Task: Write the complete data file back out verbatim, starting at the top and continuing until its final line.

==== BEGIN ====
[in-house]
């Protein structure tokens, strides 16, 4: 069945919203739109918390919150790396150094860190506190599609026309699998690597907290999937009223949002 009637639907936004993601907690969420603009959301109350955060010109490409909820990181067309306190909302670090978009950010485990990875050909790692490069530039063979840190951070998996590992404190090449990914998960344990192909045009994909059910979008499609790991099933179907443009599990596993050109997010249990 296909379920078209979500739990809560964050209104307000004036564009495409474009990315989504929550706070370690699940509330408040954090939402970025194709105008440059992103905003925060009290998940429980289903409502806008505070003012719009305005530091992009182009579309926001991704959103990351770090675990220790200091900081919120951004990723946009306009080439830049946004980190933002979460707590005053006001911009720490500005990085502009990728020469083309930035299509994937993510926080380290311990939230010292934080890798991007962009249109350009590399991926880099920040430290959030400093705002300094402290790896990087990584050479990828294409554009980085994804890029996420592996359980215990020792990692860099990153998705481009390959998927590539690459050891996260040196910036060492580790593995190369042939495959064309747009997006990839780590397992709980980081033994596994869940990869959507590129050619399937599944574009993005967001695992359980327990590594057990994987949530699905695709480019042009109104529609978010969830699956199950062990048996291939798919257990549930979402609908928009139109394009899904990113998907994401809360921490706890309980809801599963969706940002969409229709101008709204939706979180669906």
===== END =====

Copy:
[in-house]
């Protein structure tokens, strides 16, 4: 069945919203739109918390919150790396150094860190506190599609026309699998690597907290999937009223949002 009637639907936004993601907690969420603009959301109350955060010109490409909820990181067309306190909302670090978009950010485990990875050909790692490069530039063979840190951070998996590992404190090449990914998960344990192909045009994909059910979008499609790991099933179907443009599990596993050109997010249990 296909379920078209979500739990809560964050209104307000004036564009495409474009990315989504929550706070370690699940509330408040954090939402970025194709105008440059992103905003925060009290998940429980289903409502806008505070003012719009305005530091992009182009579309926001991704959103990351770090675990220790200091900081919120951004990723946009306009080439830049946004980190933002979460707590005053006001911009720490500005990085502009990728020469083309930035299509994937993510926080380290311990939230010292934080890798991007962009249109350009590399991926880099920040430290959030400093705002300094402290790896990087990584050479990828294409554009980085994804890029996420592996359980215990020792990692860099990153998705481009390959998927590539690459050891996260040196910036060492580790593995190369042939495959064309747009997006990839780590397992709980980081033994596994869940990869959507590129050619399937599944574009993005967001695992359980327990590594057990994987949530699905695709480019042009109104529609978010969830699956199950062990048996291939798919257990549930979402609908928009139109394009899904990113998907994401809360921490706890309980809801599963969706940002969409229709101008709204939706979180669906």